Designed in 1956, the Tulip Table shakes up furniture codes, with its organic style representative of Eero Saarinen's work. With its fluid and elegant curves, this table still seduces design enthusiasts today and remains a best-seller...
Eero Saarinen has been immersed in design since his childhood. He is the son of the famous Finnish architect Eliel Saarinen, director of the Cranbook Academy of Art. Eero studied sculpture at the Grande Chaumière in Paris from 1929 to 1930, then architecture at Yale University, where he graduated in 1934. After a trip to Europe, he took up a post teaching at the Cranbook Academy, where he will meet Charles Eames. Together, they participated in 1940 in the competition organized by the Museum of Modern Art in New York “Organic Design in Home Furnishing”. From this collaboration will be born a very progressive series of furniture which will be awarded, among which we find a series of armchairs in the shape of a shell, with a monobloc molded structure. This realization opens the way to new creative possibilities.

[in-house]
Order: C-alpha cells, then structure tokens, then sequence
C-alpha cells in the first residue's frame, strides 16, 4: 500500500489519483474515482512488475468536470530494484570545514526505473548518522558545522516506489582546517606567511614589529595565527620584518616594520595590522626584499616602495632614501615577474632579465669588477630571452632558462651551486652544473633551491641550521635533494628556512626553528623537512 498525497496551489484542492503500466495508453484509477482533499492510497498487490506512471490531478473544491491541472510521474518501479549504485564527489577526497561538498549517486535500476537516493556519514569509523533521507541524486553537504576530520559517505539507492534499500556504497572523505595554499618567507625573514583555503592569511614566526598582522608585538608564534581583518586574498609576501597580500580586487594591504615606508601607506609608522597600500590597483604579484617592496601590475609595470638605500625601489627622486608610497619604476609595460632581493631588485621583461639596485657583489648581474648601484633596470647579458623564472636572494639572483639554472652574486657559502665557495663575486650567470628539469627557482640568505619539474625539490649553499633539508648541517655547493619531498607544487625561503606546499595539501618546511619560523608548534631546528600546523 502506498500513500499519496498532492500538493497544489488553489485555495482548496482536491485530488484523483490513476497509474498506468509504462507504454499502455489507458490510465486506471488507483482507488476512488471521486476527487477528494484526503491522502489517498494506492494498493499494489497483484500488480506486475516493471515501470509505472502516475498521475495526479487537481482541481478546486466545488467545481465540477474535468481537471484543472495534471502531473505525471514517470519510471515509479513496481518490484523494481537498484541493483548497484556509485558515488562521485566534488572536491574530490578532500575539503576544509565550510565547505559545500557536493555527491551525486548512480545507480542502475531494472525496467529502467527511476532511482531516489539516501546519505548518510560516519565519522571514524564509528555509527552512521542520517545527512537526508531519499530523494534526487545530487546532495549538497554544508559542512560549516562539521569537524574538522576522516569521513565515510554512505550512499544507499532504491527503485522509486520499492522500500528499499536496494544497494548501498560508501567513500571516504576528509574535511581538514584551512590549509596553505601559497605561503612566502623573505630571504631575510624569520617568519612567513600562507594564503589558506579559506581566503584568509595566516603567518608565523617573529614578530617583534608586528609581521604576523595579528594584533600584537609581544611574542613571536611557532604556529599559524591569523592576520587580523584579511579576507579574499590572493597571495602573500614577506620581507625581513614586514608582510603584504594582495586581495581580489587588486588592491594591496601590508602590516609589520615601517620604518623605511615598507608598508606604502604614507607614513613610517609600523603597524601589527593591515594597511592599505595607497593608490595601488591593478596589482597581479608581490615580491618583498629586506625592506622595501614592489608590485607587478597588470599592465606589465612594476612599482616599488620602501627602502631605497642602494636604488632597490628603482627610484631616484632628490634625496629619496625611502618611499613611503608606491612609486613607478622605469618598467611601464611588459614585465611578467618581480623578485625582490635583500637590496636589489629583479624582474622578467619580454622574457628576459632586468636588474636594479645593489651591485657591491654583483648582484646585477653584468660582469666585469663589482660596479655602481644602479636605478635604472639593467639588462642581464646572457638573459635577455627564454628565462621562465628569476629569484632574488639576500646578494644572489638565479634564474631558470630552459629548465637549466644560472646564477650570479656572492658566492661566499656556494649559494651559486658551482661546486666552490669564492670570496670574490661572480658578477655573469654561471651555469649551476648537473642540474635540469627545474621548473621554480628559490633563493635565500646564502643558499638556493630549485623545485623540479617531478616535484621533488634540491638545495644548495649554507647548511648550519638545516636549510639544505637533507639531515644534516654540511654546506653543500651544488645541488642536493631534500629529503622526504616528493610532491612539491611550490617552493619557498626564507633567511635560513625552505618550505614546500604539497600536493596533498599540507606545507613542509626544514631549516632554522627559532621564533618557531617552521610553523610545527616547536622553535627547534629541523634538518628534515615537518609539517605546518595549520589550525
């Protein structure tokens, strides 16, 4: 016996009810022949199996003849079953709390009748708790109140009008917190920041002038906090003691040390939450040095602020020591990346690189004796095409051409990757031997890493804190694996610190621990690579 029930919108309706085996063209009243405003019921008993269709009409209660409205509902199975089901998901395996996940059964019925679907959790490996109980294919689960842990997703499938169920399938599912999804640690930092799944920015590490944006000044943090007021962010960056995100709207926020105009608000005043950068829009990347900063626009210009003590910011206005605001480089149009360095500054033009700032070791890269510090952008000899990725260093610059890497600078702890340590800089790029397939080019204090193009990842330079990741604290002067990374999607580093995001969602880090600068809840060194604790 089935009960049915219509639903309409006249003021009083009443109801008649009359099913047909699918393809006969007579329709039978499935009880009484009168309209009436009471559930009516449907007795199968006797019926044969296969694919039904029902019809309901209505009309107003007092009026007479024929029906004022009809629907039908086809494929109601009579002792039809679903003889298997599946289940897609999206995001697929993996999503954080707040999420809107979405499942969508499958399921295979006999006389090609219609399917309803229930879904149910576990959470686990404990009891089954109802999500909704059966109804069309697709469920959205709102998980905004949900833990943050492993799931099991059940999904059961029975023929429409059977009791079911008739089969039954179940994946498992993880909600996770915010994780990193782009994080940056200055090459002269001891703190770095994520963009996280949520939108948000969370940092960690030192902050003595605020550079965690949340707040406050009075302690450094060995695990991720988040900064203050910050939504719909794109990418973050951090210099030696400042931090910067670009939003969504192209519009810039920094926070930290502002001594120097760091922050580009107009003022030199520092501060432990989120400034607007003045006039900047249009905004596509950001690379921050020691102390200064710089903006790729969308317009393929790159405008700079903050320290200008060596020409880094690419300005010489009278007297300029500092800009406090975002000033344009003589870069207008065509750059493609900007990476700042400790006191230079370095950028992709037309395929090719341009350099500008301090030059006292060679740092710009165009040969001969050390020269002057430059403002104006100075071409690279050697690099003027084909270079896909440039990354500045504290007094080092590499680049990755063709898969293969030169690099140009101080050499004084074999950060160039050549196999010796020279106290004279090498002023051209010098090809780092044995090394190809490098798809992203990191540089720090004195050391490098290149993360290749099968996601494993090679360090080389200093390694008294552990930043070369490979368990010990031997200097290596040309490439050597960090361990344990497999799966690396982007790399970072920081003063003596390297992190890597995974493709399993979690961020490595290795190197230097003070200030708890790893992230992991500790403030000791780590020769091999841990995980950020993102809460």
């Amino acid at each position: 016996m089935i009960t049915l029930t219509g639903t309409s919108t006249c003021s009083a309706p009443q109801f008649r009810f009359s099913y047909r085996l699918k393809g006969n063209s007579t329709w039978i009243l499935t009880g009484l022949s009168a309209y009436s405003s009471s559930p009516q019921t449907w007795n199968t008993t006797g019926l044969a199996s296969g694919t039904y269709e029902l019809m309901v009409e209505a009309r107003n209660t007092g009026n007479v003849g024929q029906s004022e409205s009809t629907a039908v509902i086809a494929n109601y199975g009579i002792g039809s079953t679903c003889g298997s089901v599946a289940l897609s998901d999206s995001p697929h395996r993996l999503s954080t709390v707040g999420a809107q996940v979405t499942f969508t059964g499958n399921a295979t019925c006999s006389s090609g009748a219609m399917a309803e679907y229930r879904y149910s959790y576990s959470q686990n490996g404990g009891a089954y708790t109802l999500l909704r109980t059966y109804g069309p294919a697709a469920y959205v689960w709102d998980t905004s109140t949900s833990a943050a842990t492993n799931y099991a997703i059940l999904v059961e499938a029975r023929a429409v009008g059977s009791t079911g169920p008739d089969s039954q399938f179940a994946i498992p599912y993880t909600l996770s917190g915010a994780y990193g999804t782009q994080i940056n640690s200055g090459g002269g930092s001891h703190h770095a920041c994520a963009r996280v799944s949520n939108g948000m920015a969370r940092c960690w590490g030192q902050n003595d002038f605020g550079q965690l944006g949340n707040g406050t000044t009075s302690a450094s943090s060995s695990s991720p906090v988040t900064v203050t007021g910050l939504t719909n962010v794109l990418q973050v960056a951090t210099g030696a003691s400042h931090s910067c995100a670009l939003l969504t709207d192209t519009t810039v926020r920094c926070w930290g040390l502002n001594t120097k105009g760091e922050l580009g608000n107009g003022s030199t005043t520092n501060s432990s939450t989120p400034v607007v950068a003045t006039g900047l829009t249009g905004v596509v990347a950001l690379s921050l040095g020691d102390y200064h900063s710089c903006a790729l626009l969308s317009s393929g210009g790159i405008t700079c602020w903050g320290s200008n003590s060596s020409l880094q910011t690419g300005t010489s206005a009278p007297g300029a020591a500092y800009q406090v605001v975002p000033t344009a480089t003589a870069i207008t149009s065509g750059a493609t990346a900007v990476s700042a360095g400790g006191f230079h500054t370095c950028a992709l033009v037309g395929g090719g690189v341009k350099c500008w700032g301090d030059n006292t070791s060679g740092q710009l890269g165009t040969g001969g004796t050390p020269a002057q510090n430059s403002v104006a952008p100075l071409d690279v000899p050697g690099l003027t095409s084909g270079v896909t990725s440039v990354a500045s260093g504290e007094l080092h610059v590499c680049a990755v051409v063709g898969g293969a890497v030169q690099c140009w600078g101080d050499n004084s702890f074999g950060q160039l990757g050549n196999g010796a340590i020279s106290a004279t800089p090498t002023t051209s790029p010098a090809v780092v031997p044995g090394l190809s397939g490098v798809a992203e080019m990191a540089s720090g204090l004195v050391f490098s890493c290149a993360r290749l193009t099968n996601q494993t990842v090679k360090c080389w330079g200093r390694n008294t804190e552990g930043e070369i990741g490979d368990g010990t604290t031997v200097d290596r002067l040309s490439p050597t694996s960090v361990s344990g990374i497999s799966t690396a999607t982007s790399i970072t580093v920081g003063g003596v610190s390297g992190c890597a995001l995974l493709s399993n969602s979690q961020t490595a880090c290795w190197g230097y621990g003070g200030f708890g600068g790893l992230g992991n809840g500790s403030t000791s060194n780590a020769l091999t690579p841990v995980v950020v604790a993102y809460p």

Eero Saarinen finds the world "ugly, confusing and hectic" and wants to put an end to the "jungle of feet" which visually clutters the space under the tables and hides the domestic landscape. He had the idea of making a table with a central leg, a kind of pedestal. From there was born the beginning of his research which will lead to the creation of the Pedestal Group . For 5 years, he carried out extensive research on curves and proportions in order to produce perfect furniture, in accordance with his ideas. The tulip table was born… Although freed from the grip of the base, Saarinen was however somewhat disappointed not to be able to produce this piece of furniture completely in one piece, the materials imposing some technical limits on him. The shells of the chairs were made of plastic reinforced with fiberglass and rested on an aluminum leg, for added strength.
Produced in 1958 in collaboration with Florence Knoll, the Tulip table has an injection molded aluminum base, machine polished and covered with a plastic coated paint. Different types of tops have been created for this table, in laminate, wood or marble, they can be round or oval. When these are in marble, a porous and sensitive material, Knoll decides to coat it with a layer of polyester. The edges of the top, thin and profiled, give it an undisputed elegance.
Technical prowess and immediate success, this table has never ceased to seduce and remains timeless.